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  • Updated 2 February 2008
  • Updates planned: 2

Evereven

A land in the West of Arda

A poetic name for the region of Aman known as Eldamar, the home of the Elves in the West, from which Eärendil set out on his epic journeys beyond the World. The name appears only in Bilbo's 'Song of Eärendil' at Rivendell, but in Lórien Galadriel sings of a place named Ever-eve, which is apparently a reference to the same land. In Bilbo's poem, Evereven is described as being a land of hills and fountains.

In fact the name 'Evereven' refers back to an earlier form of the poem. In the original conception1, Eärendil undertook an epic journey carrying him on a cycle from Evereven through Evernight, Evernoon and Evermorn. Much of this was lost from the final forms2 of the song, but both Evereven and Evernight both survived into The Lord of the Rings.


Notes

1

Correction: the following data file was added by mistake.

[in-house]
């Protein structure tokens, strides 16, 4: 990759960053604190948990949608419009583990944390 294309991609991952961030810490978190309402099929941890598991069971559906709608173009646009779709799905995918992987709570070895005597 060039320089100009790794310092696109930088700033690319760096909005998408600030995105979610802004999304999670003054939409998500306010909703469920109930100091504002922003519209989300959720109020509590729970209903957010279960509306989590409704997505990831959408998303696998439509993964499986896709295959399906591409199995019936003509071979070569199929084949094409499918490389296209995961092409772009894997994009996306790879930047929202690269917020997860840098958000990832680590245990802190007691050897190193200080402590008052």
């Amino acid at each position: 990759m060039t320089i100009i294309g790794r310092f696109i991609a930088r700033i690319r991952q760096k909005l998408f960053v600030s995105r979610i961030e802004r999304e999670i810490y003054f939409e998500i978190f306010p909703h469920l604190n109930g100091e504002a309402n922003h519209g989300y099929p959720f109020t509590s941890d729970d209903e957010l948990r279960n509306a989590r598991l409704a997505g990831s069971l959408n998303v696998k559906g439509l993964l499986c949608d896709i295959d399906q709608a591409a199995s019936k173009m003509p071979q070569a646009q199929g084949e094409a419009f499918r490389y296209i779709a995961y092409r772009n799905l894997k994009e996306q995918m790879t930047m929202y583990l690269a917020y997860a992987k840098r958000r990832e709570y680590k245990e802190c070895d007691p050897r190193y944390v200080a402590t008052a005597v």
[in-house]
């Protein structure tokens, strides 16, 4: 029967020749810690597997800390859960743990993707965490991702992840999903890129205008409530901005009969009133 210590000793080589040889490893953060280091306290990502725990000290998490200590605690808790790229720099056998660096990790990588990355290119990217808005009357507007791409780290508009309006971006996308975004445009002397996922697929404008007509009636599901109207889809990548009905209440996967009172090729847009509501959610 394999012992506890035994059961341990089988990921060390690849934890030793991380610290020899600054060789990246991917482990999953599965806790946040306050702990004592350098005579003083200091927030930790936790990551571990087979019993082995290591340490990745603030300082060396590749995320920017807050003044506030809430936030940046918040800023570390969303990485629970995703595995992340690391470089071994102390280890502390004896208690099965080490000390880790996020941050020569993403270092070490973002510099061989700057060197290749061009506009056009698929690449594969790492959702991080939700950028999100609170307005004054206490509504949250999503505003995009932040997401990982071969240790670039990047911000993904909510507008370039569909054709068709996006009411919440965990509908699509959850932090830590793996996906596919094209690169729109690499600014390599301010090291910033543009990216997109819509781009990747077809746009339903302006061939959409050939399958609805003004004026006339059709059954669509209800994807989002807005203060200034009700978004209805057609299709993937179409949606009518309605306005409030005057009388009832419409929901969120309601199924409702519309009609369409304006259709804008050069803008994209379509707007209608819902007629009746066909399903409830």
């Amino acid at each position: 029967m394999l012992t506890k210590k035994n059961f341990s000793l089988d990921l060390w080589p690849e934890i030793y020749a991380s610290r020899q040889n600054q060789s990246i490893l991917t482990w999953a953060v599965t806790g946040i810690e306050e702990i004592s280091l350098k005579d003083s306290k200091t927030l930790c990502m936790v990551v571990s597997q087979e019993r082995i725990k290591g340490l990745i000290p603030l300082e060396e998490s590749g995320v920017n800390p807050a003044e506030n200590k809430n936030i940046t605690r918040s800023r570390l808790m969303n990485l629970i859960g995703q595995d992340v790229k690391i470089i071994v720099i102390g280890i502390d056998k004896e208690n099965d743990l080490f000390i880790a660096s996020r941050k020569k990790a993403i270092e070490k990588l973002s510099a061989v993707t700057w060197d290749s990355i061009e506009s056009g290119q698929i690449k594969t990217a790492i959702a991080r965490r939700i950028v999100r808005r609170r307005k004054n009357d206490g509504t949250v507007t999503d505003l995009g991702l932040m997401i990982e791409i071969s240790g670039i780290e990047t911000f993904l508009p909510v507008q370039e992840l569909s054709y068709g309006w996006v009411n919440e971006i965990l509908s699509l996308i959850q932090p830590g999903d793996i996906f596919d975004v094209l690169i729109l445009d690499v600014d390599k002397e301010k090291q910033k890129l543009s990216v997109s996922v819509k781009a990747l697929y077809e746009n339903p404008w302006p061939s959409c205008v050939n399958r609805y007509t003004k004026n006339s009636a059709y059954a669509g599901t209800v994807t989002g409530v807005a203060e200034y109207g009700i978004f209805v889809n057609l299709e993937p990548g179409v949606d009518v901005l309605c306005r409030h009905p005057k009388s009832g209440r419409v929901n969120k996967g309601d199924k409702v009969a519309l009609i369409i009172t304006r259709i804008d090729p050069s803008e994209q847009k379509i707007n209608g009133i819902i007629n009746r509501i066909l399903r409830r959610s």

That is, the original conception involving Eärendil. Actually, the song dates back farther than that, and evolved from a poem that initially had no connection to Eärendil's voyage: Errantry, reproduced as part of the collection known as The Adventures of Tom Bombadil.

2

Curiously, the Song of Eärendil that appears in The Lord of the Rings is not Tolkien's final version. The text of that version, titled the Eärendillinwë, was mislaid and an earlier, shorter version of the poem was printed in its place (and has appeared in all subsequent editions of the book). The completed Eärendillinwë was later recovered, and is reproduced in full in The Lord of the Rings: A Reader's Companion.

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